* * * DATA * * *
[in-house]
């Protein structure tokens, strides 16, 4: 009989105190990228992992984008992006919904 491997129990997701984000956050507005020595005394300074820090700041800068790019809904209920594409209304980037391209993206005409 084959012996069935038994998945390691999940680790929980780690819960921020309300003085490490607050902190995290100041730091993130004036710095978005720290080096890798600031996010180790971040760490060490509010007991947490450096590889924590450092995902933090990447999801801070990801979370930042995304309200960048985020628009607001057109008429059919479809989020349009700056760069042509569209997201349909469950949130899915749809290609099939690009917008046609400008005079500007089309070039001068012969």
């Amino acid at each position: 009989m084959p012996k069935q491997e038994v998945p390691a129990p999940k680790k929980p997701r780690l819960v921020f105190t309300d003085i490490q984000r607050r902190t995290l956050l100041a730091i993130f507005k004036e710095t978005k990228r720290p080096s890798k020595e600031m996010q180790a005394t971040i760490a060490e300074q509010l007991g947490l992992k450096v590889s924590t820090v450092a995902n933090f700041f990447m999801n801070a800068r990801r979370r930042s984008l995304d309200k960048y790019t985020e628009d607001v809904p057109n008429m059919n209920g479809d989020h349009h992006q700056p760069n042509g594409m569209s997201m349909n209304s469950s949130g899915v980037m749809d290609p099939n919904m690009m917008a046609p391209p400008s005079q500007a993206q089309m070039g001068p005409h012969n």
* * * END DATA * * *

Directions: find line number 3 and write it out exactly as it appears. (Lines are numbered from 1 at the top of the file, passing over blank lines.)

């Amino acid at each position: 009989m084959p012996k069935q491997e038994v998945p390691a129990p999940k680790k929980p997701r780690l819960v921020f105190t309300d003085i490490q984000r607050r902190t995290l956050l100041a730091i993130f507005k004036e710095t978005k990228r720290p080096s890798k020595e600031m996010q180790a005394t971040i760490a060490e300074q509010l007991g947490l992992k450096v590889s924590t820090v450092a995902n933090f700041f990447m999801n801070a800068r990801r979370r930042s984008l995304d309200k960048y790019t985020e628009d607001v809904p057109n008429m059919n209920g479809d989020h349009h992006q700056p760069n042509g594409m569209s997201m349909n209304s469950s949130g899915v980037m749809d290609p099939n919904m690009m917008a046609p391209p400008s005079q500007a993206q089309m070039g001068p005409h012969n």